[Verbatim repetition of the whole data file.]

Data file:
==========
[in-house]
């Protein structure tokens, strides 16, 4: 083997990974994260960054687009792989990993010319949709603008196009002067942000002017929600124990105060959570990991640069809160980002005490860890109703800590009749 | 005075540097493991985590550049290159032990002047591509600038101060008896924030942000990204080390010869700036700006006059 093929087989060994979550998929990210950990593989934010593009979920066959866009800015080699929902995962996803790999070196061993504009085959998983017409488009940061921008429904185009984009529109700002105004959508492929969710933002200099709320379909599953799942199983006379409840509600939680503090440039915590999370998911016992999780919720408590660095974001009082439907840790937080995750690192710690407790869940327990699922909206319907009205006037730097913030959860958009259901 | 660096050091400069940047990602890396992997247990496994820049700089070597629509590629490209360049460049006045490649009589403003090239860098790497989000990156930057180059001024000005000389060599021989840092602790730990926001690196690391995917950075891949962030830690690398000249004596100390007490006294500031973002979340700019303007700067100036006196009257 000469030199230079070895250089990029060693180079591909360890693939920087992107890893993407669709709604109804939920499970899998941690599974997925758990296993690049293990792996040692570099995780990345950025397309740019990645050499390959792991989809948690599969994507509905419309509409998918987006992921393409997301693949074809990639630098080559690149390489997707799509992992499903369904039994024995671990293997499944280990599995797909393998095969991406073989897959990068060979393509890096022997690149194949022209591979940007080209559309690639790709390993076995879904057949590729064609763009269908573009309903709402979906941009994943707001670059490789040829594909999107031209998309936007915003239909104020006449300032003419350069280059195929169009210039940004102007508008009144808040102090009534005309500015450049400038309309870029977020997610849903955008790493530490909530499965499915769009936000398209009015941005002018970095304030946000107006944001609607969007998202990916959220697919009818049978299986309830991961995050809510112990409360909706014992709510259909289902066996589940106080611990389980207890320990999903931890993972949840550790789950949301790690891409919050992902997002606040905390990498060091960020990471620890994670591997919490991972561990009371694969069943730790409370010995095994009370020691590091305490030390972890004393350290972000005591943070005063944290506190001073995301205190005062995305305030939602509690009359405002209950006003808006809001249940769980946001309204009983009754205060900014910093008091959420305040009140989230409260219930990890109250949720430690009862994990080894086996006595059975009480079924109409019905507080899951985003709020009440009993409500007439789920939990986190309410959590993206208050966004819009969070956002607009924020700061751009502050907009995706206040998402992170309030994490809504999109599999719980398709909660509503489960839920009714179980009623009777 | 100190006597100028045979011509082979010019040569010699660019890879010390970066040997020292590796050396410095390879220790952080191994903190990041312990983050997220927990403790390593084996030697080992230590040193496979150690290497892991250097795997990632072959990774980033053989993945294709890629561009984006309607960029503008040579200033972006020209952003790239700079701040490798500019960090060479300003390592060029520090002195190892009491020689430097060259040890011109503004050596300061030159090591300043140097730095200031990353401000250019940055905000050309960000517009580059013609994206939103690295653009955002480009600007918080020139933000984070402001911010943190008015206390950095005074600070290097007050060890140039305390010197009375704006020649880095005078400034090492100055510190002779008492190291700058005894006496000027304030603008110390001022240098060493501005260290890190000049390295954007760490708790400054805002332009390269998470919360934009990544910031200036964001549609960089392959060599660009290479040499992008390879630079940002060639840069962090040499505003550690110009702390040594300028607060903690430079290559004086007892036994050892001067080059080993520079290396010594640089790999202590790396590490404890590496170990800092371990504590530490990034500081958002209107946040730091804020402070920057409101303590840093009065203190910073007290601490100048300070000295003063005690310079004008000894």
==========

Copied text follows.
[in-house]
């Protein structure tokens, strides 16, 4: 083997990974994260960054687009792989990993010319949709603008196009002067942000002017929600124990105060959570990991640069809160980002005490860890109703800590009749 | 005075540097493991985590550049290159032990002047591509600038101060008896924030942000990204080390010869700036700006006059 093929087989060994979550998929990210950990593989934010593009979920066959866009800015080699929902995962996803790999070196061993504009085959998983017409488009940061921008429904185009984009529109700002105004959508492929969710933002200099709320379909599953799942199983006379409840509600939680503090440039915590999370998911016992999780919720408590660095974001009082439907840790937080995750690192710690407790869940327990699922909206319907009205006037730097913030959860958009259901 | 660096050091400069940047990602890396992997247990496994820049700089070597629509590629490209360049460049006045490649009589403003090239860098790497989000990156930057180059001024000005000389060599021989840092602790730990926001690196690391995917950075891949962030830690690398000249004596100390007490006294500031973002979340700019303007700067100036006196009257 000469030199230079070895250089990029060693180079591909360890693939920087992107890893993407669709709604109804939920499970899998941690599974997925758990296993690049293990792996040692570099995780990345950025397309740019990645050499390959792991989809948690599969994507509905419309509409998918987006992921393409997301693949074809990639630098080559690149390489997707799509992992499903369904039994024995671990293997499944280990599995797909393998095969991406073989897959990068060979393509890096022997690149194949022209591979940007080209559309690639790709390993076995879904057949590729064609763009269908573009309903709402979906941009994943707001670059490789040829594909999107031209998309936007915003239909104020006449300032003419350069280059195929169009210039940004102007508008009144808040102090009534005309500015450049400038309309870029977020997610849903955008790493530490909530499965499915769009936000398209009015941005002018970095304030946000107006944001609607969007998202990916959220697919009818049978299986309830991961995050809510112990409360909706014992709510259909289902066996589940106080611990389980207890320990999903931890993972949840550790789950949301790690891409919050992902997002606040905390990498060091960020990471620890994670591997919490991972561990009371694969069943730790409370010995095994009370020691590091305490030390972890004393350290972000005591943070005063944290506190001073995301205190005062995305305030939602509690009359405002209950006003808006809001249940769980946001309204009983009754205060900014910093008091959420305040009140989230409260219930990890109250949720430690009862994990080894086996006595059975009480079924109409019905507080899951985003709020009440009993409500007439789920939990986190309410959590993206208050966004819009969070956002607009924020700061751009502050907009995706206040998402992170309030994490809504999109599999719980398709909660509503489960839920009714179980009623009777 | 100190006597100028045979011509082979010019040569010699660019890879010390970066040997020292590796050396410095390879220790952080191994903190990041312990983050997220927990403790390593084996030697080992230590040193496979150690290497892991250097795997990632072959990774980033053989993945294709890629561009984006309607960029503008040579200033972006020209952003790239700079701040490798500019960090060479300003390592060029520090002195190892009491020689430097060259040890011109503004050596300061030159090591300043140097730095200031990353401000250019940055905000050309960000517009580059013609994206939103690295653009955002480009600007918080020139933000984070402001911010943190008015206390950095005074600070290097007050060890140039305390010197009375704006020649880095005078400034090492100055510190002779008492190291700058005894006496000027304030603008110390001022240098060493501005260290890190000049390295954007760490708790400054805002332009390269998470919360934009990544910031200036964001549609960089392959060599660009290479040499992008390879630079940002060639840069962090040499505003550690110009702390040594300028607060903690430079290559004086007892036994050892001067080059080993520079290396010594640089790999202590790396590490404890590496170990800092371990504590530490990034500081958002209107946040730091804020402070920057409101303590840093009065203190910073007290601490100048300070000295003063005690310079004008000894």